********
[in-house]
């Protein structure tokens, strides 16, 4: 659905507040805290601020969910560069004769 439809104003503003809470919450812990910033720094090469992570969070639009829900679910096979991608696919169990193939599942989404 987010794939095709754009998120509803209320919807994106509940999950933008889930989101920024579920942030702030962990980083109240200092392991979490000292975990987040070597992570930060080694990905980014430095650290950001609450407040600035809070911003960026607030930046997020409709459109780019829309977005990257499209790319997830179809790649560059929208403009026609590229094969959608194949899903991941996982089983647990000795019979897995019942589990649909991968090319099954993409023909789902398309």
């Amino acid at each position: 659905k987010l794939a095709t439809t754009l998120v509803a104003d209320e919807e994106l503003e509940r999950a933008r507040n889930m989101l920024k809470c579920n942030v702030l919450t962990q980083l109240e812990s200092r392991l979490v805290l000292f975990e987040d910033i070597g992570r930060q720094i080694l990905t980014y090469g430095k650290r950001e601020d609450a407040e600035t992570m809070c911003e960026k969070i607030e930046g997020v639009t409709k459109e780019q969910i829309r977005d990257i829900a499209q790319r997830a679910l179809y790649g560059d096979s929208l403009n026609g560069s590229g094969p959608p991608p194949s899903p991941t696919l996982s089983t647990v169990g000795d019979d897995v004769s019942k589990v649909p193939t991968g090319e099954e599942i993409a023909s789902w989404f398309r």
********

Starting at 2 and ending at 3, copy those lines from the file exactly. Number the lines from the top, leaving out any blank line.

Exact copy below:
């Protein structure tokens, strides 16, 4: 659905507040805290601020969910560069004769 439809104003503003809470919450812990910033720094090469992570969070639009829900679910096979991608696919169990193939599942989404 987010794939095709754009998120509803209320919807994106509940999950933008889930989101920024579920942030702030962990980083109240200092392991979490000292975990987040070597992570930060080694990905980014430095650290950001609450407040600035809070911003960026607030930046997020409709459109780019829309977005990257499209790319997830179809790649560059929208403009026609590229094969959608194949899903991941996982089983647990000795019979897995019942589990649909991968090319099954993409023909789902398309």
């Amino acid at each position: 659905k987010l794939a095709t439809t754009l998120v509803a104003d209320e919807e994106l503003e509940r999950a933008r507040n889930m989101l920024k809470c579920n942030v702030l919450t962990q980083l109240e812990s200092r392991l979490v805290l000292f975990e987040d910033i070597g992570r930060q720094i080694l990905t980014y090469g430095k650290r950001e601020d609450a407040e600035t992570m809070c911003e960026k969070i607030e930046g997020v639009t409709k459109e780019q969910i829309r977005d990257i829900a499209q790319r997830a679910l179809y790649g560059d096979s929208l403009n026609g560069s590229g094969p959608p991608p194949s899903p991941t696919l996982s089983t647990v169990g000795d019979d897995v004769s019942k589990v649909p193939t991968g090319e099954e599942i993409a023909s789902w989404f398309r």